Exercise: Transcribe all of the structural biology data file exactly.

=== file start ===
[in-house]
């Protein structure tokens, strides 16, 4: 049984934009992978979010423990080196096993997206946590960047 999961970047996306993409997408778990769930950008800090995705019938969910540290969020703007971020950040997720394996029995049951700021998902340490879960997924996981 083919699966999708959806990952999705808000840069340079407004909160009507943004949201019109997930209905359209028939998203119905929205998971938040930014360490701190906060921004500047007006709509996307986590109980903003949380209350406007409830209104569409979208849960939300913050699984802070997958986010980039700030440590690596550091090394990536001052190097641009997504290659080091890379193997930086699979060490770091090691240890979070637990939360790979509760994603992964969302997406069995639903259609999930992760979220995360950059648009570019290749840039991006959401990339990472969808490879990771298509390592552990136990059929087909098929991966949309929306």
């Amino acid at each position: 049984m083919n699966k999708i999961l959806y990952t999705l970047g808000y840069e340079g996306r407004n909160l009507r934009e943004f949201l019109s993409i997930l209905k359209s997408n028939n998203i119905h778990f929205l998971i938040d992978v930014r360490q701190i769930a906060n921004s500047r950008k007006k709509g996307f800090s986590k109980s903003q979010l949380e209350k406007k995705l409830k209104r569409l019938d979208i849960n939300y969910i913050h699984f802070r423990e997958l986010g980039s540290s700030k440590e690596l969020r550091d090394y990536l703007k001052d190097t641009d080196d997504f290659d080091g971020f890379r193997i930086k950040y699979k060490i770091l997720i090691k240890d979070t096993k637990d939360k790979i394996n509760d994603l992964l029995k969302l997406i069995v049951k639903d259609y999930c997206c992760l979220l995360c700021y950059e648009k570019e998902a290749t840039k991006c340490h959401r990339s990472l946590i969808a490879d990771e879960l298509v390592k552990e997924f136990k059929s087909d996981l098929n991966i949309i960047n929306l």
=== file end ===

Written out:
[in-house]
């Protein structure tokens, strides 16, 4: 049984934009992978979010423990080196096993997206946590960047 999961970047996306993409997408778990769930950008800090995705019938969910540290969020703007971020950040997720394996029995049951700021998902340490879960997924996981 083919699966999708959806990952999705808000840069340079407004909160009507943004949201019109997930209905359209028939998203119905929205998971938040930014360490701190906060921004500047007006709509996307986590109980903003949380209350406007409830209104569409979208849960939300913050699984802070997958986010980039700030440590690596550091090394990536001052190097641009997504290659080091890379193997930086699979060490770091090691240890979070637990939360790979509760994603992964969302997406069995639903259609999930992760979220995360950059648009570019290749840039991006959401990339990472969808490879990771298509390592552990136990059929087909098929991966949309929306």
């Amino acid at each position: 049984m083919n699966k999708i999961l959806y990952t999705l970047g808000y840069e340079g996306r407004n909160l009507r934009e943004f949201l019109s993409i997930l209905k359209s997408n028939n998203i119905h778990f929205l998971i938040d992978v930014r360490q701190i769930a906060n921004s500047r950008k007006k709509g996307f800090s986590k109980s903003q979010l949380e209350k406007k995705l409830k209104r569409l019938d979208i849960n939300y969910i913050h699984f802070r423990e997958l986010g980039s540290s700030k440590e690596l969020r550091d090394y990536l703007k001052d190097t641009d080196d997504f290659d080091g971020f890379r193997i930086k950040y699979k060490i770091l997720i090691k240890d979070t096993k637990d939360k790979i394996n509760d994603l992964l029995k969302l997406i069995v049951k639903d259609y999930c997206c992760l979220l995360c700021y950059e648009k570019e998902a290749t840039k991006c340490h959401r990339s990472l946590i969808a490879d990771e879960l298509v390592k552990e997924f136990k059929s087909d996981l098929n991966i949309i960047n929306l």